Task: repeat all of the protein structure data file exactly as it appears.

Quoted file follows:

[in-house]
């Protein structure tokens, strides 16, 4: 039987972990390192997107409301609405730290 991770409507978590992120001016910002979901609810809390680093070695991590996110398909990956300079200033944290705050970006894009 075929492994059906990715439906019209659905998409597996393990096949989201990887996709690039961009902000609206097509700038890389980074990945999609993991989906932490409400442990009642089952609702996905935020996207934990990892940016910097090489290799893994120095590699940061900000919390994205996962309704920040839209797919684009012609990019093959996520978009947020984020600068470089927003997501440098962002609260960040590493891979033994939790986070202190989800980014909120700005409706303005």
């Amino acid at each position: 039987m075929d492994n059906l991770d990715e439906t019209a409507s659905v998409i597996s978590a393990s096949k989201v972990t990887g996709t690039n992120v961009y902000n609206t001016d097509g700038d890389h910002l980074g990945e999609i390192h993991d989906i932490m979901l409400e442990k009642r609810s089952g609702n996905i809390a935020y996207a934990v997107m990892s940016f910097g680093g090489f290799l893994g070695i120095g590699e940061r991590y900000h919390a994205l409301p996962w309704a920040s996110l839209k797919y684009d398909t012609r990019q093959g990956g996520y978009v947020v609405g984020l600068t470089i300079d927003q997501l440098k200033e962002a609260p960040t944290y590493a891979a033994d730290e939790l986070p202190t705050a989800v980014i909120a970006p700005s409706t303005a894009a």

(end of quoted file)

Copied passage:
[in-house]
């Protein structure tokens, strides 16, 4: 039987972990390192997107409301609405730290 991770409507978590992120001016910002979901609810809390680093070695991590996110398909990956300079200033944290705050970006894009 075929492994059906990715439906019209659905998409597996393990096949989201990887996709690039961009902000609206097509700038890389980074990945999609993991989906932490409400442990009642089952609702996905935020996207934990990892940016910097090489290799893994120095590699940061900000919390994205996962309704920040839209797919684009012609990019093959996520978009947020984020600068470089927003997501440098962002609260960040590493891979033994939790986070202190989800980014909120700005409706303005």
């Amino acid at each position: 039987m075929d492994n059906l991770d990715e439906t019209a409507s659905v998409i597996s978590a393990s096949k989201v972990t990887g996709t690039n992120v961009y902000n609206t001016d097509g700038d890389h910002l980074g990945e999609i390192h993991d989906i932490m979901l409400e442990k009642r609810s089952g609702n996905i809390a935020y996207a934990v997107m990892s940016f910097g680093g090489f290799l893994g070695i120095g590699e940061r991590y900000h919390a994205l409301p996962w309704a920040s996110l839209k797919y684009d398909t012609r990019q093959g990956g996520y978009v947020v609405g984020l600068t470089i300079d927003q997501l440098k200033e962002a609260p960040t944290y590493a891979a033994d730290e939790l986070p202190t705050a989800v980014i909120a970006p700005s409706t303005a894009a």